The Utah state legislature is debating eliminating safety inspection for privately owned passenger vehicles. So is the state of Missouri. The governor of Hawaii is studying a similar bill, while the District of Columbia eliminated safety inspection of private vehicles in 2009.
Today, 19 states require safety inspection for private passenger vehicles: annually in 13 states, biannually in two and the rest are irregular, usually when the title is transferred. Some inspections are quite comprehensive, while others are … not.
The political argument against safety inspection is, as stated by Utah State Rep. John Dougall, “There is nothing that shows that it makes our roads safer.” In a panel discussion several years ago I learned that even though police, DMV administrators and insurance companies have all tried to promote safety inspection programs, no one has been able to generate statistics showing that they improve highway safety. Without solid statistics to back them up, elected officials don’t want to spend money on inspection programs or force their constituents to spend money on car repair.
Pennsylvania has required safety inspection since 1936, and it’s one of the most comprehensive. For residents it’s just a fact of life, and there’s never been any serious consumer pressure to end the program. But having been a PA inspection mechanic, I saw first-hand the two main objections I hear today from people who oppose it: government interference in our business, and dishonest inspectors taking advantage of captive customers. I cannot agree with these objections.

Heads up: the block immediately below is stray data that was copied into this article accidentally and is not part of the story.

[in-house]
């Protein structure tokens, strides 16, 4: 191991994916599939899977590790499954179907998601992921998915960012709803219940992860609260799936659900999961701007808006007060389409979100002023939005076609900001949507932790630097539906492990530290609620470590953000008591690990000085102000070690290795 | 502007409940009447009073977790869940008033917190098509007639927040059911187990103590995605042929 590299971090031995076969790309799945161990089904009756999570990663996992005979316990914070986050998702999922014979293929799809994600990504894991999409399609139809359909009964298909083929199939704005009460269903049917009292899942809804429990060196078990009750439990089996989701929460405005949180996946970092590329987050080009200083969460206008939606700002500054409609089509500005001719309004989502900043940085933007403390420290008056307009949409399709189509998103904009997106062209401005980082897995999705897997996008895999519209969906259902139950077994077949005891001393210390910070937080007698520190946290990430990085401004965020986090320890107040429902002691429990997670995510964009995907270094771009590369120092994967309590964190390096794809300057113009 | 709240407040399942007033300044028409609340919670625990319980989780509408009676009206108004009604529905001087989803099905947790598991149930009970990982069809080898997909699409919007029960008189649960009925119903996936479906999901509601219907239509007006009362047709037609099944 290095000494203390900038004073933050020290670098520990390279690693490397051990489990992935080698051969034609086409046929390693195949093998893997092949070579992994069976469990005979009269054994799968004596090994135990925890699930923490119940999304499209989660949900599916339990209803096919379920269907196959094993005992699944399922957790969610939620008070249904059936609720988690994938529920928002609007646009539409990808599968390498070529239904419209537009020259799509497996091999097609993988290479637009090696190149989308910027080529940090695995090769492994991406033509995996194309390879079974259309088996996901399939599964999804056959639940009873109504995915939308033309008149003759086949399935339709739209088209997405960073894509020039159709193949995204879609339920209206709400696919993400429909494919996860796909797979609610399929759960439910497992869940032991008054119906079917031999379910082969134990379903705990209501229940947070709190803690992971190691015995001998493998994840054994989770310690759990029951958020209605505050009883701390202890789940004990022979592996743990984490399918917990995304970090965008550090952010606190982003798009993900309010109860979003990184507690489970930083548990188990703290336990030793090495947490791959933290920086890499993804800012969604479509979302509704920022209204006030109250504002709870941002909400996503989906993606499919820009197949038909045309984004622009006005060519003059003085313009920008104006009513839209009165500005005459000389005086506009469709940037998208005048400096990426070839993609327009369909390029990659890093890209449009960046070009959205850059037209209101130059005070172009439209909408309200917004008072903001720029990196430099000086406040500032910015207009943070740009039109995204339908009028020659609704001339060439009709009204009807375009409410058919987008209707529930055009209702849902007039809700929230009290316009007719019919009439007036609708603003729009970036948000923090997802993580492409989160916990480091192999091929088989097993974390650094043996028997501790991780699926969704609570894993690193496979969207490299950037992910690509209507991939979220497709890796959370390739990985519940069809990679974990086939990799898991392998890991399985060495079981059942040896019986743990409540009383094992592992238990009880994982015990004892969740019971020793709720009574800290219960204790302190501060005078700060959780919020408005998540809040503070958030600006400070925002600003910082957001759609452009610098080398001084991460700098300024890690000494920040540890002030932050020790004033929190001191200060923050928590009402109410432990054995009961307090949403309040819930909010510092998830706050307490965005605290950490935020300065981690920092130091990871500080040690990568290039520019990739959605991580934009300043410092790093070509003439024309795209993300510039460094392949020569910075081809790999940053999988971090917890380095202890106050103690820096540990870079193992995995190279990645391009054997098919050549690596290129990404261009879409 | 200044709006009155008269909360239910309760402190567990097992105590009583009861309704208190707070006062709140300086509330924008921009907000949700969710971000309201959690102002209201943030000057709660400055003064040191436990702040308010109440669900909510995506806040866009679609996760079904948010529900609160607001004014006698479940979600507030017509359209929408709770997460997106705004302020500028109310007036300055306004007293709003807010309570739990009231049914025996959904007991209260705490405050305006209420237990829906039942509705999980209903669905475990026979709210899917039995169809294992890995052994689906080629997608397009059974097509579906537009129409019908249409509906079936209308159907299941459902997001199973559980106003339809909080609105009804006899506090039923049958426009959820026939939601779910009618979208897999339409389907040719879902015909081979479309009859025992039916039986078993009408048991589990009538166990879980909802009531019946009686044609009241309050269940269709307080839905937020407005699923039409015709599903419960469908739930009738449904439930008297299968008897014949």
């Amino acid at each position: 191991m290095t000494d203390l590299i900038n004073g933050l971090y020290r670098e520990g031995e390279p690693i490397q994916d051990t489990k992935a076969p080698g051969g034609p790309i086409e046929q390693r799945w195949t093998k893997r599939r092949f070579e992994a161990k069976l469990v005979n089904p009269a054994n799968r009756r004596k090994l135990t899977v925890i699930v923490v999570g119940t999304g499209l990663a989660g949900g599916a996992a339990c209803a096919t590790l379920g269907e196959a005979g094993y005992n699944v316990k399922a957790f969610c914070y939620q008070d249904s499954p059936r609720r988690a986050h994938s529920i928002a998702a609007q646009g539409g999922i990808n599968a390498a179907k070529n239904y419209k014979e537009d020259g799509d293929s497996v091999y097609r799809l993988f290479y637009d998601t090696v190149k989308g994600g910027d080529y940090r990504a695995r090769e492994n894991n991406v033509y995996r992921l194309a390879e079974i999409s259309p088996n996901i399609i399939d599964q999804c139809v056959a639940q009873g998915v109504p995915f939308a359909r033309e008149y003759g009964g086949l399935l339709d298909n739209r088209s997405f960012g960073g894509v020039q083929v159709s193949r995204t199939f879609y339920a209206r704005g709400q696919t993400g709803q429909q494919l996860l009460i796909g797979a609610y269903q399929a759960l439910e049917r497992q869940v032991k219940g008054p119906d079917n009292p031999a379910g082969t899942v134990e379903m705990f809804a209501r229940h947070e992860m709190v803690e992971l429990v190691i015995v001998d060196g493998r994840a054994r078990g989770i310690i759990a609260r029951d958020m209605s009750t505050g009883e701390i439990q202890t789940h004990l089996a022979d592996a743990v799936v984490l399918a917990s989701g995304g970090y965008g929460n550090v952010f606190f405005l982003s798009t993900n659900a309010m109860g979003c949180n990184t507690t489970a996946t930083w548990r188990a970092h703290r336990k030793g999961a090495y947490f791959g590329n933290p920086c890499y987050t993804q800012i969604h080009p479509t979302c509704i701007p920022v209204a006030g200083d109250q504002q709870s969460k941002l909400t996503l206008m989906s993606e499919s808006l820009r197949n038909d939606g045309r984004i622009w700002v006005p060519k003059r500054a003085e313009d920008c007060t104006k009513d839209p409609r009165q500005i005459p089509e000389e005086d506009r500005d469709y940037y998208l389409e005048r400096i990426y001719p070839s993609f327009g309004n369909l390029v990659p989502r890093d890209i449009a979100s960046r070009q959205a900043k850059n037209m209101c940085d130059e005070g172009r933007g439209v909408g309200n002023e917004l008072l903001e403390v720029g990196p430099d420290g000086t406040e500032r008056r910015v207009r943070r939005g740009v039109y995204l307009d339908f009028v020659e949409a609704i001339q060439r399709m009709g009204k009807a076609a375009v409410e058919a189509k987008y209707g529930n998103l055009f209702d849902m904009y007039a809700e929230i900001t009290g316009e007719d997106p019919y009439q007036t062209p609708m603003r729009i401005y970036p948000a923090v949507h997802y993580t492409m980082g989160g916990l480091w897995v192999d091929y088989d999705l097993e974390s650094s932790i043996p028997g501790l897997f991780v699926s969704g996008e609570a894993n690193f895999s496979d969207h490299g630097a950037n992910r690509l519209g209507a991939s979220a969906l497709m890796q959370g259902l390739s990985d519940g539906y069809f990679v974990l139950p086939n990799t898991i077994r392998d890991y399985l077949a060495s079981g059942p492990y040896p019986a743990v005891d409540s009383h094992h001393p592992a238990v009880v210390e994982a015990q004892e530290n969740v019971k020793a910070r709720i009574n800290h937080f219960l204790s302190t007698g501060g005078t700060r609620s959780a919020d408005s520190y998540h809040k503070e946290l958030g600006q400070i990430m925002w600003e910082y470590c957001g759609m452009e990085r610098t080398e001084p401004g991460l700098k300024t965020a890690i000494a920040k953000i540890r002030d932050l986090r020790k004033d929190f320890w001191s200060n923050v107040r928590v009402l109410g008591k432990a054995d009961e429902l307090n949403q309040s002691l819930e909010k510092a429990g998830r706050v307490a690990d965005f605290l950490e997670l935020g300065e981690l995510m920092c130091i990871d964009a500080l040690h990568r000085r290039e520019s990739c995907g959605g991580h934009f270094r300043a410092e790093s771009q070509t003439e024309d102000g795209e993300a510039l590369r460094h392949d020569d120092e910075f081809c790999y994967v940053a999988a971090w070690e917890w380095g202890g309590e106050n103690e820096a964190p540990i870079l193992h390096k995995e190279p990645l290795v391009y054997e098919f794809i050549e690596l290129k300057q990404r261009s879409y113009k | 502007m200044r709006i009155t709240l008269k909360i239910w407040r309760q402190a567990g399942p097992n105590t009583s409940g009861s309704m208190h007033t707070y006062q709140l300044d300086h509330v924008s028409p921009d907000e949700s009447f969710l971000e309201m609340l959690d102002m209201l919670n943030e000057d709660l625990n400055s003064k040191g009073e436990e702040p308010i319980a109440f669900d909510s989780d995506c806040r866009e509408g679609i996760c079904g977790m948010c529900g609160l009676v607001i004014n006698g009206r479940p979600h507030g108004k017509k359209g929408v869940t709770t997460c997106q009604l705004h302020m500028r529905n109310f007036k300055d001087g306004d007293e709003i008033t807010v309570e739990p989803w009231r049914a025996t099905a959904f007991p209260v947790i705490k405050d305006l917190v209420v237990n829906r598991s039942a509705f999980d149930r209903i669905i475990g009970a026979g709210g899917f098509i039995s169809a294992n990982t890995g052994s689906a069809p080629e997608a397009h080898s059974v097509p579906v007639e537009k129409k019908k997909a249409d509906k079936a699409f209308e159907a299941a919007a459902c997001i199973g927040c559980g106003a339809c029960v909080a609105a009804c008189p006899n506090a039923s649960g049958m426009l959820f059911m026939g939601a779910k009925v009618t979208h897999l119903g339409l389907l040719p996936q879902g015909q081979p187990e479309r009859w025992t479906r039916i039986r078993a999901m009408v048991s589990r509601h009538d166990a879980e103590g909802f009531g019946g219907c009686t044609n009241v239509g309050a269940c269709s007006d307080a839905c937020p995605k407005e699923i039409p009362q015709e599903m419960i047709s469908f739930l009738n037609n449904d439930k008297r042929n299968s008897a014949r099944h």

Pennsylvania shop owners tell me that dealing with the DMV is not a big deal. The shop must meet certain criteria and specific tools and equipment must be on-hand, and techs must pass a test to get an inspection license. None of this is hard or too expensive to recover (we’re discussing SAFETY inspection, not emissions inspection). While the state-set price doesn’t cover the shop’s real cost, there are very few shops in PA that don’t have an inspection license because customers expect “their” shop to inspect their car. For shops in Pennsylvania, state inspection is just a normal part of business.
As to the second objection: Safety inspection generates a lot of work, real work, and anyone reading this knows there’s more than enough honest work for capable shops to succeed in this business. Dishonest shops don’t need an inspection program to abuse customers. In fact, it’s more common that they’ll issue stickers to vehicles that shouldn’t pass inspection.
The day I moved to another state, I saw a car on the highway with bald tires, sagging rear springs, no brake lights, a rope holding the hood down and a driver constantly working the steering wheel just to keep the car in its lane. It was a frightening and unforgettable sight, and I think it’s reasonable to expect the state to keep dangerous cars like that off the road.